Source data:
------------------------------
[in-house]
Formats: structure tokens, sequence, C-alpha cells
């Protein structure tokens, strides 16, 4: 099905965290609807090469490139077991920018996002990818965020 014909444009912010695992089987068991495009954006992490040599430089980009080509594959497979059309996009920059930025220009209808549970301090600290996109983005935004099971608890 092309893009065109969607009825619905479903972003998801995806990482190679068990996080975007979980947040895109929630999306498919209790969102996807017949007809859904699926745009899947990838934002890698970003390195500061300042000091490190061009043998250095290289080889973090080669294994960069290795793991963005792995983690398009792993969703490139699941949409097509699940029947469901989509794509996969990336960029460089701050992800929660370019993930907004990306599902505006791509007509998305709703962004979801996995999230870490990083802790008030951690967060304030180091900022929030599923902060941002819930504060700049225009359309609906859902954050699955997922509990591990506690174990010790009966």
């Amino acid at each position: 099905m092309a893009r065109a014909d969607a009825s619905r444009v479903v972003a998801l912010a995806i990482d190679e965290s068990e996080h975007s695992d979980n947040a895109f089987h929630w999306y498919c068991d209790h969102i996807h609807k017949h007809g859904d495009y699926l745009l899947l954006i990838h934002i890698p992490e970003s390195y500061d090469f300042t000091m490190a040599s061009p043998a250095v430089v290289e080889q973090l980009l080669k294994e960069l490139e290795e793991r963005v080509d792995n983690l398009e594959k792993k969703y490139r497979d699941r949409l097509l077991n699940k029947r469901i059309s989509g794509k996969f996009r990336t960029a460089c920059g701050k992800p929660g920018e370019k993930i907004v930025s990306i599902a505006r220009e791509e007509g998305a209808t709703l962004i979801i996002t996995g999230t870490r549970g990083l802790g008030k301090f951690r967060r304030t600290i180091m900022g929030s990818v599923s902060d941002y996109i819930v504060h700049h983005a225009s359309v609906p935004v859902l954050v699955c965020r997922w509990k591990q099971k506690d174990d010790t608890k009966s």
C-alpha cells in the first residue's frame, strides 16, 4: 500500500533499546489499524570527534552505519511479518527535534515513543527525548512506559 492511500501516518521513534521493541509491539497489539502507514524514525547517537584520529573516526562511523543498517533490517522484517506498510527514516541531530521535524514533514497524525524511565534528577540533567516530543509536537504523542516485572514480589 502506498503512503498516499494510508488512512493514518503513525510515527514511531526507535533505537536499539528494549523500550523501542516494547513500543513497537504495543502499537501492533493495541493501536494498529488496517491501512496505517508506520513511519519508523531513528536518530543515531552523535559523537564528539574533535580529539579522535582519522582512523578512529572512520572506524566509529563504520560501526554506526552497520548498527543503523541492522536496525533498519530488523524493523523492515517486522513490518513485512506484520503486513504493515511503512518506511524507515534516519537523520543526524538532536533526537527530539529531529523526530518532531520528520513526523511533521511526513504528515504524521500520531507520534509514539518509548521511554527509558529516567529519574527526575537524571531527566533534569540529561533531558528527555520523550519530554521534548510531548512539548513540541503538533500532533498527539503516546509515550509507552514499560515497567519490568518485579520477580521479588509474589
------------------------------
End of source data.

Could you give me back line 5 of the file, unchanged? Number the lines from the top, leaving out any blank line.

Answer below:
C-alpha cells in the first residue's frame, strides 16, 4: 500500500533499546489499524570527534552505519511479518527535534515513543527525548512506559 492511500501516518521513534521493541509491539497489539502507514524514525547517537584520529573516526562511523543498517533490517522484517506498510527514516541531530521535524514533514497524525524511565534528577540533567516530543509536537504523542516485572514480589 502506498503512503498516499494510508488512512493514518503513525510515527514511531526507535533505537536499539528494549523500550523501542516494547513500543513497537504495543502499537501492533493495541493501536494498529488496517491501512496505517508506520513511519519508523531513528536518530543515531552523535559523537564528539574533535580529539579522535582519522582512523578512529572512520572506524566509529563504520560501526554506526552497520548498527543503523541492522536496525533498519530488523524493523523492515517486522513490518513485512506484520503486513504493515511503512518506511524507515534516519537523520543526524538532536533526537527530539529531529523526530518532531520528520513526523511533521511526513504528515504524521500520531507520534509514539518509548521511554527509558529516567529519574527526575537524571531527566533534569540529561533531558528527555520523550519530554521534548510531548512539548513540541503538533500532533498527539503516546509515550509507552514499560515497567519490568518485579520477580521479588509474589